Relief SCENE:Food
UNICEF Resumes Aid to Al-Shabaab Areas
At Least 460 Children Dead This Year Due to Drought
By AWEYS CADDE 07/13/2011
Boys Waiting for Aid at IDP Camp
©Somalia Report
Boys Waiting for Aid at IDP Camp


The United Nations Children’s Fund (UNICEF) has resumed relief flights to areas under the control of militant Islamist group al-Shabaab in southern and central Somalia to help residents severely affected by drought and starvation.

Al-Shabaab last year banned foreign aid agencies from working in areas under its control, but this month reversed its decision as Somalia is gripped by a brutal drought that is also affecting the wider region. Somalia has been hit hardest by the drought, as the problems are exacerbated by the ongoing insurgency and rising food prices.

The first flight carrying 5 metric tons of humanitarian aid, including medicine and food for malnourished children, landed in the insurgent stronghold of Baidoa in Bay region, according to residents and the agency. The airplane landed under al-Shabaab’s tight security at Baidoa airport, with many personnel and vehicles ready to collect the delivery.

“Officers from al-Shabaab including the chairman of Bay and Bakol regions, Sheikh Mahad Omar Abdirahman, and recently released UNICEF officer, Ali Black, were present at the airport when the airplane landed,” Dahirow Garrow, a resident in Baydoa, told Somalia Report.

Once the plane was successfully unloaded and the supplies taken to a storage facility, the plane took off safely.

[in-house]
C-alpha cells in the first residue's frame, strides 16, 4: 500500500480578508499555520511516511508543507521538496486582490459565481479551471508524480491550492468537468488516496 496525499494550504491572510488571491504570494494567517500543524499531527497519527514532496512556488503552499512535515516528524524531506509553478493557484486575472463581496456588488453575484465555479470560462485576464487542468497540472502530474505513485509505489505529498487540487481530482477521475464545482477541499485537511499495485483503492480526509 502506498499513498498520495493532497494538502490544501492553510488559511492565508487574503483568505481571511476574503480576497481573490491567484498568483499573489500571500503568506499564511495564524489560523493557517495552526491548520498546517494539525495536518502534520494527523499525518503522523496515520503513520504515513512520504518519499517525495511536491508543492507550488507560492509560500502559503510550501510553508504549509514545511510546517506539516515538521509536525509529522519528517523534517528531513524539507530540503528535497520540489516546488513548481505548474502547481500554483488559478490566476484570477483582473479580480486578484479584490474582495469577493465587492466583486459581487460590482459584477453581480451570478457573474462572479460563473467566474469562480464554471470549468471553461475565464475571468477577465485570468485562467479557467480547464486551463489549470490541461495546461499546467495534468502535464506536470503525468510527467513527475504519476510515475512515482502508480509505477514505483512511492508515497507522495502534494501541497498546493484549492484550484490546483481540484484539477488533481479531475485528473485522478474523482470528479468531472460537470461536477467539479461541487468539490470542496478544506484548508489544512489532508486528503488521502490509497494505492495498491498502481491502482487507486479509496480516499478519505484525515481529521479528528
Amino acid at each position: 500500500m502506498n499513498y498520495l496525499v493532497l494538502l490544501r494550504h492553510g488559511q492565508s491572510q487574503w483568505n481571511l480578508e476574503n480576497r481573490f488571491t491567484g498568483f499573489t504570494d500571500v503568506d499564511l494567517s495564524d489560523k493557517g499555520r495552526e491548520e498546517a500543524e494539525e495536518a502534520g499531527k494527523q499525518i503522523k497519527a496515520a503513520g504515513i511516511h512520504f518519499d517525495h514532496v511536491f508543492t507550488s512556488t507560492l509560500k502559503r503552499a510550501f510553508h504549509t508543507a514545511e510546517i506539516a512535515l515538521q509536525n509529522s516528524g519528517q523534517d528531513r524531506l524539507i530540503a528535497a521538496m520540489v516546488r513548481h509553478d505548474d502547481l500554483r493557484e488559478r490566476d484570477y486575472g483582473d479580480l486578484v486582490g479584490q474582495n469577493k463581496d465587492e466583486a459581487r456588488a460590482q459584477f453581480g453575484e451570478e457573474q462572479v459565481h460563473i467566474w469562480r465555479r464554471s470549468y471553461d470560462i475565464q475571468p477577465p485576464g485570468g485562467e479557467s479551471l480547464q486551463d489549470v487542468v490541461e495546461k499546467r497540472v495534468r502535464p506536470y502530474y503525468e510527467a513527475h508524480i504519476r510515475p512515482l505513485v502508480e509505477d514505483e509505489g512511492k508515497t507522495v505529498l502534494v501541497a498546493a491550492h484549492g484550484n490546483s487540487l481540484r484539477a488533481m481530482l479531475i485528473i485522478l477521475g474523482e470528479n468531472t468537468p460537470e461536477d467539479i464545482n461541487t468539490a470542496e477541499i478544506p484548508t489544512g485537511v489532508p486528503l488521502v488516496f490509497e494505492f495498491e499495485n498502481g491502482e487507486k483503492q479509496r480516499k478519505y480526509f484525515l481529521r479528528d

“Yesterday UNICEF airlifted to Baidoa 5 metric tons of essential nutrition supplies, including therapeutic food and medicine to treat severely malnourished children, and equipment to supply clean water to the camp for displaced people in Baidoa,” said UNICEF Representative to Somalia, Rozanne Chorlton. “Health supplies are also en-route via Mogadishu, consisting of health kits with essential medicines to treat common childhood illnesses, such as respiratory tract infections, diarrhea, minor injuries and worm infestation, for 10 health facilities to reach up to 100,000 people over a period of 3 months.”

Al-Shabaab recently declared that they would allow international aid agencies to operate in their controlled territories although their motives remain questionable as their decision comes amidst weakening support from locals.

Nonetheless, Chorlton said UNICEF was prepared to work anywhere in Somalia, provided the agency received “unhindered access”.

UNICEF said over half a million children in Somalia were acutely malnourished and in urgent need of assistance. The agency said it and its partners had treated over 100,000 malnourished children until between January and May, although 460 had died, 86% in south and central Somalia. Many more are believed to have died before reaching feeding centres, UNICEF said.

“Resolving the lack of food aid and other resources to address food insecurity in the south is of utmost urgency to alleviate the impact of the current crisis,” Chorlton said. “However, food alone is not enough. Children and their families need health services, clean water, nutrition and an adequate level of care and protection.”